Billionaire Paul Singer, founder of hedge fund Elliott Management, is a polarising figure.
As an activist investor — who tries to shake up boardrooms or challenge corporate leadership — he is admired by many investors but demonized by those he targets for his contentious fights.
A 15-year battle with the government of Argentina earned him the label of a vulture, and the CEO of a company his fund targeted recently sent a letter to Singer with veiled threats.
Singer says that image plays to his benefit. In an interview Wednesday at the Bloomberg Invest Summit in New York, Singer said he’s learned not to “care too much about opprobrium and unfair press. There’s a part of this equation that’s functional.”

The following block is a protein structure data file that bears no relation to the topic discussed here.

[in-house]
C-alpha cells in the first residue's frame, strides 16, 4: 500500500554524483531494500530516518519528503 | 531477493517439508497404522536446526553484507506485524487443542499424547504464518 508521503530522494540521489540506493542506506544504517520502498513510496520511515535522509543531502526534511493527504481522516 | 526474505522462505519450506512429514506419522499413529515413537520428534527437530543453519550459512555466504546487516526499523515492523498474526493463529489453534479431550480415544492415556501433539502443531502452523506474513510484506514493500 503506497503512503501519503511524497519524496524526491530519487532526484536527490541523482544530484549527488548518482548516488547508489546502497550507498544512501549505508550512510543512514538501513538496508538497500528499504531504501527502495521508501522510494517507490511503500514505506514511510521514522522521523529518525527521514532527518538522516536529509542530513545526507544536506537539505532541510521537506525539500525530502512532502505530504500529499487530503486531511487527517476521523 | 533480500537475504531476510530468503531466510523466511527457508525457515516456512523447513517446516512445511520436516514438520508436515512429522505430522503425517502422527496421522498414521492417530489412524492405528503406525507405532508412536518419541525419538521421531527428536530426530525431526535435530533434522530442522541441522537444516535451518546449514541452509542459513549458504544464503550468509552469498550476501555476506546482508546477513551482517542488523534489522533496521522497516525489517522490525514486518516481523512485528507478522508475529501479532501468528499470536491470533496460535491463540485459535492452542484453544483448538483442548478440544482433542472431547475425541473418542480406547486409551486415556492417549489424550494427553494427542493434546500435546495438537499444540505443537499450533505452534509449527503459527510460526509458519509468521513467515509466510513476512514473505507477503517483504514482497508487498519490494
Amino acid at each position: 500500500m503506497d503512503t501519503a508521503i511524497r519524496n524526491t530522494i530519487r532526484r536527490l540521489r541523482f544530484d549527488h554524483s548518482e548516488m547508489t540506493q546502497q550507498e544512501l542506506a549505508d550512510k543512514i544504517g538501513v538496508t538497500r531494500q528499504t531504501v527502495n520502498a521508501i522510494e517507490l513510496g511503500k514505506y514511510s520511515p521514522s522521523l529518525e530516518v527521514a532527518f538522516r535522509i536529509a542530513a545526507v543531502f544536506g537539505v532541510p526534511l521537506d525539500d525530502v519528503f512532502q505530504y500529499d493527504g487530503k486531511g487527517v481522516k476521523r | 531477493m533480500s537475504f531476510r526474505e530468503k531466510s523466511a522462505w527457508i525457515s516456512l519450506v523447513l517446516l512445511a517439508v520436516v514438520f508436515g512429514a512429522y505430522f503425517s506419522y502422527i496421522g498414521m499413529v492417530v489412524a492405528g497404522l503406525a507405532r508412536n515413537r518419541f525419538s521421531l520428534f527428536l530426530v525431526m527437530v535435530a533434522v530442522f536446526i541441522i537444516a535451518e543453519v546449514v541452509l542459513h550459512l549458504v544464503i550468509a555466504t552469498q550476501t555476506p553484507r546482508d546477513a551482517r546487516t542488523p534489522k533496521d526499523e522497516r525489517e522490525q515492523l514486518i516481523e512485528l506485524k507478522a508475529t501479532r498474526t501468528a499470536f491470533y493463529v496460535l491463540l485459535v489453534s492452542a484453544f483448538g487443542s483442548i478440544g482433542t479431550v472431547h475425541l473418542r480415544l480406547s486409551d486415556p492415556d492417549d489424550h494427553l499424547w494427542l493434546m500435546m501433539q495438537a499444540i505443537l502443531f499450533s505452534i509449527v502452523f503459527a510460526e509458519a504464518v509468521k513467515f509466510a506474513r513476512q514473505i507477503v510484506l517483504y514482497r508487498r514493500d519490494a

He added: “If that’s the reputation we have, backed by having the money and the process and generally sound thinking about the positions, it’s good when a corporate executive opens the mail or the email or picks up the phone and listens with the understanding that we are real, that we have the capacity to carry through and the history of carrying through on the projects that we undertake.”
Singer’s fund recently raised $US5 billion in about 24 hours, telling investors that it expected the capital would be deployed as it expected “all hell to break loose” in the markets. The fund also set in motion the resignation of Arconic CEO Klaus Kleinfeld, and gained the right to have a say in naming the next CEO.
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